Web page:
• Malik, Sohaib Zafar (författare)
  • Interaction of cyclotides and bacteria : A study of the cyclotide action and the bacterial reaction
  • 2017
  • Doktorsavhandling (övrigt vetenskapligt)abstract
    • The growing problem of antibiotic resistance and the lack of promising prospective antibiotics have forced us to search for new classes of antibiotics. Among the candidates to develop into future antibacterials are antimicrobial peptides (AMPs). Thesepotent, broad spectrum compounds are important components of innate immunity of organism from all kingdoms of life. One such family of mini-proteins from plants is called cyclotides, whose members are defines by cyclic backbone and a cystine knot (CCK), which confers to them extreme stability in the face of biological, chemical and physical insults.    Some cyclotides possess Gram-negative specific antibacterial activity; the purpose of this thesis was to characterize how these molecules kill bacteria, and how bacteria would respond to treatment with cyclotides. For this purpose, Salmonella enterica and Escherichia coli mutants resistant to the cyclotides cycloviolacin O2 and cycloviolacin O19, respectively, were selected. These mutants were characterized by whole genome sequencing, genetic reconstitution, fitness measurements, and cross-resistance studies. These studies identified a number of genetic pathways for resistance development to cyclotides. These mutants displayed variable fitness profiles in laboratory growth media and in mice competition experiments, with some mutants possessing a fitness advantage in mice. Cross-resistance studies resulted in the identification of several cases of cross-resistance and collateral sensitivity between cyclotides and other AMPs/antibiotics.     Antimicrobial effects of cyclotides were assayed in different conditions and in bacterial organisms with different surface characteristics. In addition, immunolocalization experiments were performed to explore the biological distribution of cyclotides in plants and to determine the mechanism of action of cyclotides in bacteria, respectively. Antibodies raised against cyO2 were used for this purpose. Immunohistochemical techniques applied to plant cells, tissues and organs provided the information that cyclotides were distributed in all plant organs, and were found in tissues vulnerable to pathogen attack, and that cyclotides were stored in the vacuoles of plant cells. Immunogold staining of cyclotide treated cells of S. typhimurium, showed effects of cyclotide treatment on the cell envelope components as well as cytoplasm. A higher number of cyclotide molecules was associated with the cell envelope, but a considerable fraction of them penetrated into the cytoplasm.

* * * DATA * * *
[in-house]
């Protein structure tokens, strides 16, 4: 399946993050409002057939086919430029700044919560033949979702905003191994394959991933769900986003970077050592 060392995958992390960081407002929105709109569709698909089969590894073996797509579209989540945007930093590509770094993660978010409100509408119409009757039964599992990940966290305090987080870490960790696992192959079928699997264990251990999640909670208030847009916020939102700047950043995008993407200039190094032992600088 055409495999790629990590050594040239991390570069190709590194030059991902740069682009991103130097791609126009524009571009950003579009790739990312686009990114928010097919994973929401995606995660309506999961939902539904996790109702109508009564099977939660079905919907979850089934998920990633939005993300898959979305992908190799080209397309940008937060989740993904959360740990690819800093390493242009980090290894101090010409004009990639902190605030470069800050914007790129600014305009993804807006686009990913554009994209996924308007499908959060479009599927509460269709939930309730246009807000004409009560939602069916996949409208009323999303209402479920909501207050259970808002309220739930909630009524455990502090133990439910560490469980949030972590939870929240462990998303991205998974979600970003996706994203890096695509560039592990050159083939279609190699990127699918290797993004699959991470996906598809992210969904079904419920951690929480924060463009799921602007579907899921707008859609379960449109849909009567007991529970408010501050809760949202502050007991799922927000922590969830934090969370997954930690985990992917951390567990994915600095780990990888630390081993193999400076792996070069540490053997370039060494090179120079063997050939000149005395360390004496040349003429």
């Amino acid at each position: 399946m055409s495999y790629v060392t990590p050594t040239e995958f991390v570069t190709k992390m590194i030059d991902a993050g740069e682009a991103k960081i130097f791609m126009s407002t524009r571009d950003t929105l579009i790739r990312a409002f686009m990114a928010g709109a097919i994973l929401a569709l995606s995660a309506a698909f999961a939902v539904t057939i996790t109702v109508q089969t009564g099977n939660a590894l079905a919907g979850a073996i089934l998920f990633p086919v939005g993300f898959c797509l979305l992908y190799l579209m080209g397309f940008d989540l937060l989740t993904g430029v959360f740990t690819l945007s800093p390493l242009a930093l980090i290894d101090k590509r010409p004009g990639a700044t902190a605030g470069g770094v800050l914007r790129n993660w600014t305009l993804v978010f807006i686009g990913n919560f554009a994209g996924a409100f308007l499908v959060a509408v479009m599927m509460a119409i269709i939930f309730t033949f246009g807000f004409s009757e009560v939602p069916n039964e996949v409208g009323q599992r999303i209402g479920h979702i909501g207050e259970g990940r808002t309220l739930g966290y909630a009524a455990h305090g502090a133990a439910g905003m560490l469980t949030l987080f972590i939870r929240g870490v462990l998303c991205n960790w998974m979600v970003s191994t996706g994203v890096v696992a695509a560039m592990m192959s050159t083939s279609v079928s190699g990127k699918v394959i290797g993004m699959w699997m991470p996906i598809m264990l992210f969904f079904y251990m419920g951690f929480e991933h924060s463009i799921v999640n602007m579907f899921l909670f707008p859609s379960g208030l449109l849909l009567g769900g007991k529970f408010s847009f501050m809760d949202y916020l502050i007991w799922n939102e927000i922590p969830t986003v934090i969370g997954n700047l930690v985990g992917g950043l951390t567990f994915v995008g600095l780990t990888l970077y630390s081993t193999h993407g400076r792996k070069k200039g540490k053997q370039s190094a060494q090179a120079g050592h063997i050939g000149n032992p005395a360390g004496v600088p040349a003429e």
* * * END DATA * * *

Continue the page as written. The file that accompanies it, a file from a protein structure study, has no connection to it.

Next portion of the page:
• Mellenius, Harriet, 1983- (författare)
  • Exploring and predicting DNA template dependent variation in transcription
  • 2012
  • Licentiatavhandling (övrigt vetenskapligt)abstract
    • Reliable transmission of information from DNA to proteins is a pre-requisite for all life, where substitution errors in the polypeptide chain may arise from transcription, aminoacylation of tRNAs or translation. The fidelity control mechanisms in transcription have nevertheless received little attention, based on the assumption that the transcriptional error is masked by the translational error. This thesis shows how accuracy theory can be applied to transcription to elucidate the principles of transcriptional accuracy. The DNA template dependent transcriptional accuracy variation is studied through modelling based on transition state theory, using thermodynamic properties of the nucleic acids in the transcription bubble. The models show that the error frequency variation in transcription causes it to surpass the translational error in some sequence contexts, making transcription a significant source of amino acids substitution errors.
  • Sun, Song, 1982- (författare)
  • Dynamics and Mechanisms of Adaptive Evolution in Bacteria
  • 2012
  • Doktorsavhandling (övrigt vetenskapligt)abstract